Recently we noticed a new UTV/ATV business in the neighborhood of Salina Cerca, and a new tour company in Pos Abao.

All other companies augmented their fleets considerably.

Can we fault the local distributor for the tour operator’s cheap and easy market-entry, and the tour operators for the irresponsible manner in which these vehicles are used??

With daily accidents, it has become clear that we need strong legislation to curb the use of these vehicles, last year a girl lost a limb and everybody was horrified for a couple of days and then nothing changed. This week we heard the sirens again, a quad racer overturned behind the lighthouse, and you can see on social media the eternal question pops up: Are these vehicles ever inspected??

Finally, last month we heard from DTI, they are trying, they are talking, they want to see, KPA needs to help. Basically, going nowhere.

The only positive move so far was the closure of the Shete park entrance. But it DOUBLED the pressure on the San Fuego neighborhood. A neighbor writes: I live in San Fuego and after closing the Shete entrance to Parke Arikok we have to deal with 200-300 buggies and quads, on a daily basis. And we are confronted with several people from the government with all different stories and changing promises. Can you publish about this huge problem? People have health problems, we have to keep doors and windows closed till 7 pm. Meanwhile they asphalted all, even dead-end roads at Marawiel. It does not make sense at all. Is it all about who you know?

Dear neighbor, it’s economic. There is a lot of money in this business.

These vehicles rent for $150 – $180 per vehicle, running 2 tours a day. During peak season some tours have 12 vehicles per tour, 2 tours a day. Taking an average price of $165×24 = that’s $3,960 a day.  They work 6 days a week, that amounts to $23,760 a week, this sums up to Awg 41.580 a week. Even if they run only 8 weeks out of the year at full capacity that will gross them Awg 332.640. And that is a lot of money. I do NOT think their expenses are very high. Even if they lease these vehicles from the distributor, pay 2 guides, buy a couple of water bottles, there is still a lot left over.

And operators are not committed to the Aruba product and environment.

Neither are legislators.

So far nothing is happening.

We must start a conversation, to encourage more self-regulation, and hopefully a long term solution will follow with sensible regulation that keeps offering a fun product demanded by visitors, and makes money for locals, respecting traffic laws, public roads, and the environment, at the same time.

ALL EQUALLY IMPORTANT. You cannot sacrifice one for the other.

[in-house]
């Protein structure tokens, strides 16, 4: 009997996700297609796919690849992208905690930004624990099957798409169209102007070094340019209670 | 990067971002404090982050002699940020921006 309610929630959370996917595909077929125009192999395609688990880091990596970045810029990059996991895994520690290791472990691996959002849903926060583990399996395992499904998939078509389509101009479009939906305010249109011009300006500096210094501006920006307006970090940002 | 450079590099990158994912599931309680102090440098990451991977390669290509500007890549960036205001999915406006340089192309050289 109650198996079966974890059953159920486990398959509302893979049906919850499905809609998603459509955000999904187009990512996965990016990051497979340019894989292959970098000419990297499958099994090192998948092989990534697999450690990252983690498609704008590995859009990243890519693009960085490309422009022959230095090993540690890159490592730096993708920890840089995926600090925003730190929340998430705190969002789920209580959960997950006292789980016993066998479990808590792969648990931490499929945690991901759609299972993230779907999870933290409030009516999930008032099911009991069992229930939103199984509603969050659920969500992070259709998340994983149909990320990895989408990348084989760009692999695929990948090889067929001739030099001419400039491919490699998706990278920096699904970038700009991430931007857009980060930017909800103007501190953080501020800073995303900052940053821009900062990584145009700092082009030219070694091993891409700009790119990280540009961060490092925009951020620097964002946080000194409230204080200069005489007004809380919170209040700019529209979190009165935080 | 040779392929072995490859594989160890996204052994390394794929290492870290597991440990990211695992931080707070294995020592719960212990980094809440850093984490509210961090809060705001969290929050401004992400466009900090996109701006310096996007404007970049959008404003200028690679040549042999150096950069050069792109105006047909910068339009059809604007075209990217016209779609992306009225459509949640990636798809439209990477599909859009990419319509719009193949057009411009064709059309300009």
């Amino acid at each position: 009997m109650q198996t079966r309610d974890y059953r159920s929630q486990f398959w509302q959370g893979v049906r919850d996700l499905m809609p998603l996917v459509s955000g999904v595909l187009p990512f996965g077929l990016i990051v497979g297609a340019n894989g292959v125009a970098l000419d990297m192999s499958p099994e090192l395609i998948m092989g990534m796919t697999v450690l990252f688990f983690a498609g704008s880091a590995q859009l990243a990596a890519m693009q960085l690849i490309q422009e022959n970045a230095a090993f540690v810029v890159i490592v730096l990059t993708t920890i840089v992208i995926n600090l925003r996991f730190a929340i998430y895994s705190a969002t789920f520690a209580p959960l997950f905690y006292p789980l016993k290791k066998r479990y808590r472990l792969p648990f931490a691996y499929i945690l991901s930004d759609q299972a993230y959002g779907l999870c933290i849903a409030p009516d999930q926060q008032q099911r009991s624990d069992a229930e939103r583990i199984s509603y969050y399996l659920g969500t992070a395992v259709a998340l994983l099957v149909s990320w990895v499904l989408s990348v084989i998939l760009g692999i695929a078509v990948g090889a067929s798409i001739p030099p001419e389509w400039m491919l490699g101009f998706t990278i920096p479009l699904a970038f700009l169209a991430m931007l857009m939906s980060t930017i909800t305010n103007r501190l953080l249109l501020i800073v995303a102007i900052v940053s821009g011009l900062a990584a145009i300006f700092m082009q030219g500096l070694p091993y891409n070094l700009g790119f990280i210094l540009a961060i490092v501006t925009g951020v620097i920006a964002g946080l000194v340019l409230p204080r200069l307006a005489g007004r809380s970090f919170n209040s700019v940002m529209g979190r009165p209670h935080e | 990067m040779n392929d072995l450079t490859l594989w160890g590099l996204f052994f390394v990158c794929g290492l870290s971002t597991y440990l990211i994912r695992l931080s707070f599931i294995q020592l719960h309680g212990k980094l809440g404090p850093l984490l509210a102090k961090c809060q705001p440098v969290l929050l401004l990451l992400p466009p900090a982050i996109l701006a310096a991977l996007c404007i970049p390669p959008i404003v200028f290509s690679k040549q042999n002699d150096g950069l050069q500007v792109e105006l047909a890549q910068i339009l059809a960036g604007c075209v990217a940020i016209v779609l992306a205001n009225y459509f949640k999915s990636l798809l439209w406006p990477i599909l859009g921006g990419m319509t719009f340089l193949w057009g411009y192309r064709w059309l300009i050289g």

This and That

Ground Tax

The MinPres said my considerably increased ground tax liberated 12.000 under-privileged home owners on the island from the burden, and reduced the burden on additional 16.000. A total of 28.000 citizens are happier, the press release stated.

When I looked at the bill, it was no consolation. It sounded like a small increase as a concept, but on paper, it stings. First installment was payable March 31st. With the Ontvanger’s lust for boetes, watch out!

Lust for Boetes

Not long ago I received 23 naheffingsaanslag in the mail. I took a weekend off and spent time playing detective, determined to prove them all wrong. I collected materials, wrote polite letters, photocopied, stapled attachment and went to FMA Noord on a Friday to hand the evidence over. Not good enough. Submissions are only accepted at Ontvanger, and you have to stand in line roasting in the sun under the glass roof, with the rest of humanity.

I did. What choice did I have? BUT, we’re not living in North Korea, and we are free to protest the inefficiencies of our beloved tax collector. I basked in the glow of my attitude of gratitude.

If you were considering a mini market for a business, fuhgeddaboudit

The moratorium on mini markets has been extended to May 23rd, 2021. Apparently we already have 187 of them in different shapes and sizes. In a survey of 1,800 residents, 94% agreed we need LESS of those stores and 74.5% indicated there is no need for any more in their barrios. Applause. How about food trucks? Car washes? Hardware stores?

Congratulations Masters of their Craft!

I had the honor of serving as a judge for the in-house culinary competition among Marriott’s F&B culinary associates. The winner Miguel Angel Coronado, 10 years in F&B, 3 years with the resort, will go on to compete in the regional and later hopefully the semifinals, culminating in the Crowning of the Master of the Craft, in the fall in the presence of Mr. Marriott.

Miguel Angel prepared a fish dish, he cooked and seasoned it perfectly, the presentation of the plate was gorgeous. In my secret diary he got a few additional points for looking like Maluma.

The idea was to create a dish using the mystery ingredient, which was the Concomber di Aruba, yes, the humble cucumber.

Chris Webbs, had a fantastic fish dish with mango, with just 4 years in F&B and 6 months as an associate. He cooks with abandon, and confidence, and the sparkle in his eyes reveals the formation of a celebrity chef.

Nasir Soeratini, the only woman in the competition, 20 years in F&B and 6 months at the Marriott used the cucumber in a tasty ragout, and Jose Castillo, who finished the challenging contest first, 3 years in F&B at the resort, used the cucumber in a pesto.

Congratulation to Arturo Delgado for a great emcee job and competitors Adrian Florez, & Leandro Orozco for surprising us with such tasty dishes in just 40 minutes.

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May 19, 2019
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Bati Bleki by Rona Coster